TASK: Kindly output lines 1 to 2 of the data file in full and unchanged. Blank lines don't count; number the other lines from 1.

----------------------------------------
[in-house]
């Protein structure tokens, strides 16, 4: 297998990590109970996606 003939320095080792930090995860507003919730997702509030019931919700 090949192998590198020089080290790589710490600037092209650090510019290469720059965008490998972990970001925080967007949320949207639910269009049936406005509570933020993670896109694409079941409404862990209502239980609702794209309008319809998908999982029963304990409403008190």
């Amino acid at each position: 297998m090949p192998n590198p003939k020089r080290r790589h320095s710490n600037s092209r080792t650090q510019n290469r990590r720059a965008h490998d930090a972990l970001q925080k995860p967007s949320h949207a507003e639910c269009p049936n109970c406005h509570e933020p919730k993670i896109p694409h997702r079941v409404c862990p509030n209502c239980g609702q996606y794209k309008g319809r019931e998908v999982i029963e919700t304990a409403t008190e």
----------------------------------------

[in-house]
């Protein structure tokens, strides 16, 4: 297998990590109970996606 003939320095080792930090995860507003919730997702509030019931919700 090949192998590198020089080290790589710490600037092209650090510019290469720059965008490998972990970001925080967007949320949207639910269009049936406005509570933020993670896109694409079941409404862990209502239980609702794209309008319809998908999982029963304990409403008190």